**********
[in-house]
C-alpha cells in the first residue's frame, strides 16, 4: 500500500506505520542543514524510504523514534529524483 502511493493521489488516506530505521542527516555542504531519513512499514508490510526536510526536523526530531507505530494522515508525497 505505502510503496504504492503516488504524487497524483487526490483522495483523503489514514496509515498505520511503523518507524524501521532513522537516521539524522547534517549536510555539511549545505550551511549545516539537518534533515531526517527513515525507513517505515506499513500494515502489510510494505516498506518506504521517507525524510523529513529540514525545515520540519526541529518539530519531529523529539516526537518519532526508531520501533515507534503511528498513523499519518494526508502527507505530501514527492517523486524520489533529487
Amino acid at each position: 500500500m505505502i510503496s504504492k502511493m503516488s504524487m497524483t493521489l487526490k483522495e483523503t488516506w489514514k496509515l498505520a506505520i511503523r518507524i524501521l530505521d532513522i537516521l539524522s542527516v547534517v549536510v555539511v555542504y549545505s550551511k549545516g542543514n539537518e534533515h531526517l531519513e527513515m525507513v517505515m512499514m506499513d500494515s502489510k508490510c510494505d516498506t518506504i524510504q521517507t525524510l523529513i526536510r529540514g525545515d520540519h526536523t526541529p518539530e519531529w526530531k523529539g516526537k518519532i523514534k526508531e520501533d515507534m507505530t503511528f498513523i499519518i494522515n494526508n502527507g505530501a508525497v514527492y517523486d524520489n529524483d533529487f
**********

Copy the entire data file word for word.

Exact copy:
[in-house]
C-alpha cells in the first residue's frame, strides 16, 4: 500500500506505520542543514524510504523514534529524483 502511493493521489488516506530505521542527516555542504531519513512499514508490510526536510526536523526530531507505530494522515508525497 505505502510503496504504492503516488504524487497524483487526490483522495483523503489514514496509515498505520511503523518507524524501521532513522537516521539524522547534517549536510555539511549545505550551511549545516539537518534533515531526517527513515525507513517505515506499513500494515502489510510494505516498506518506504521517507525524510523529513529540514525545515520540519526541529518539530519531529523529539516526537518519532526508531520501533515507534503511528498513523499519518494526508502527507505530501514527492517523486524520489533529487
Amino acid at each position: 500500500m505505502i510503496s504504492k502511493m503516488s504524487m497524483t493521489l487526490k483522495e483523503t488516506w489514514k496509515l498505520a506505520i511503523r518507524i524501521l530505521d532513522i537516521l539524522s542527516v547534517v549536510v555539511v555542504y549545505s550551511k549545516g542543514n539537518e534533515h531526517l531519513e527513515m525507513v517505515m512499514m506499513d500494515s502489510k508490510c510494505d516498506t518506504i524510504q521517507t525524510l523529513i526536510r529540514g525545515d520540519h526536523t526541529p518539530e519531529w526530531k523529539g516526537k518519532i523514534k526508531e520501533d515507534m507505530t503511528f498513523i499519518i494522515n494526508n502527507g505530501a508525497v514527492y517523486d524520489n529524483d533529487f